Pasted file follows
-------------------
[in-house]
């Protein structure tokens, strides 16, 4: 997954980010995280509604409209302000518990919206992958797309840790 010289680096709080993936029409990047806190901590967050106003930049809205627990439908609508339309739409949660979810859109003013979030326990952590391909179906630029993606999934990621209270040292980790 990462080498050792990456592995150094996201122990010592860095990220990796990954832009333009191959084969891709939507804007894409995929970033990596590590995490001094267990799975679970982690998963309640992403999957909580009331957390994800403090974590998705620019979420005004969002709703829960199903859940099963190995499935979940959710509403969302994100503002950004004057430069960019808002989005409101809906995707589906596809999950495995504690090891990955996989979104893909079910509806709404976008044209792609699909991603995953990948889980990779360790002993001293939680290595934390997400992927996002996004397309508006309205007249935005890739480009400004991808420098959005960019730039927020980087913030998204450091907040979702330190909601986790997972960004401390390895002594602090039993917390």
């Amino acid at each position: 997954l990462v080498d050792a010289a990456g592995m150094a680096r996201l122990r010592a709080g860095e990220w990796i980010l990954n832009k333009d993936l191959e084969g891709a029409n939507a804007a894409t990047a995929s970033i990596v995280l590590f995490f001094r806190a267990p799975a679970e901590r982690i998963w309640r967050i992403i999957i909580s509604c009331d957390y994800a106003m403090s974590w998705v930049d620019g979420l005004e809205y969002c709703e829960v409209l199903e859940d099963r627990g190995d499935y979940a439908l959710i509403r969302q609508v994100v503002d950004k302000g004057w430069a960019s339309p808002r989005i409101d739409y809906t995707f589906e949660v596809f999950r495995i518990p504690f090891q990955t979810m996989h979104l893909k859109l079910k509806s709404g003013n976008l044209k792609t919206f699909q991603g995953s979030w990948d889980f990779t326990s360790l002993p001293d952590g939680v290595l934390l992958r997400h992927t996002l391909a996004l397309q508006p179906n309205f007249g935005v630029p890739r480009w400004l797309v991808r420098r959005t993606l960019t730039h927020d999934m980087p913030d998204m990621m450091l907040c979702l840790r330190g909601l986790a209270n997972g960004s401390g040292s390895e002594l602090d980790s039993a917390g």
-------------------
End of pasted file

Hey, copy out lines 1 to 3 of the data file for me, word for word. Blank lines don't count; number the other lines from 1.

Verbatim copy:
[in-house]
């Protein structure tokens, strides 16, 4: 997954980010995280509604409209302000518990919206992958797309840790 010289680096709080993936029409990047806190901590967050106003930049809205627990439908609508339309739409949660979810859109003013979030326990952590391909179906630029993606999934990621209270040292980790 990462080498050792990456592995150094996201122990010592860095990220990796990954832009333009191959084969891709939507804007894409995929970033990596590590995490001094267990799975679970982690998963309640992403999957909580009331957390994800403090974590998705620019979420005004969002709703829960199903859940099963190995499935979940959710509403969302994100503002950004004057430069960019808002989005409101809906995707589906596809999950495995504690090891990955996989979104893909079910509806709404976008044209792609699909991603995953990948889980990779360790002993001293939680290595934390997400992927996002996004397309508006309205007249935005890739480009400004991808420098959005960019730039927020980087913030998204450091907040979702330190909601986790997972960004401390390895002594602090039993917390």
């Amino acid at each position: 997954l990462v080498d050792a010289a990456g592995m150094a680096r996201l122990r010592a709080g860095e990220w990796i980010l990954n832009k333009d993936l191959e084969g891709a029409n939507a804007a894409t990047a995929s970033i990596v995280l590590f995490f001094r806190a267990p799975a679970e901590r982690i998963w309640r967050i992403i999957i909580s509604c009331d957390y994800a106003m403090s974590w998705v930049d620019g979420l005004e809205y969002c709703e829960v409209l199903e859940d099963r627990g190995d499935y979940a439908l959710i509403r969302q609508v994100v503002d950004k302000g004057w430069a960019s339309p808002r989005i409101d739409y809906t995707f589906e949660v596809f999950r495995i518990p504690f090891q990955t979810m996989h979104l893909k859109l079910k509806s709404g003013n976008l044209k792609t919206f699909q991603g995953s979030w990948d889980f990779t326990s360790l002993p001293d952590g939680v290595l934390l992958r997400h992927t996002l391909a996004l397309q508006p179906n309205f007249g935005v630029p890739r480009w400004l797309v991808r420098r959005t993606l960019t730039h927020d999934m980087p913030d998204m990621m450091l907040c979702l840790r330190g909601l986790a209270n997972g960004s401390g040292s390895e002594l602090d980790s039993a917390g």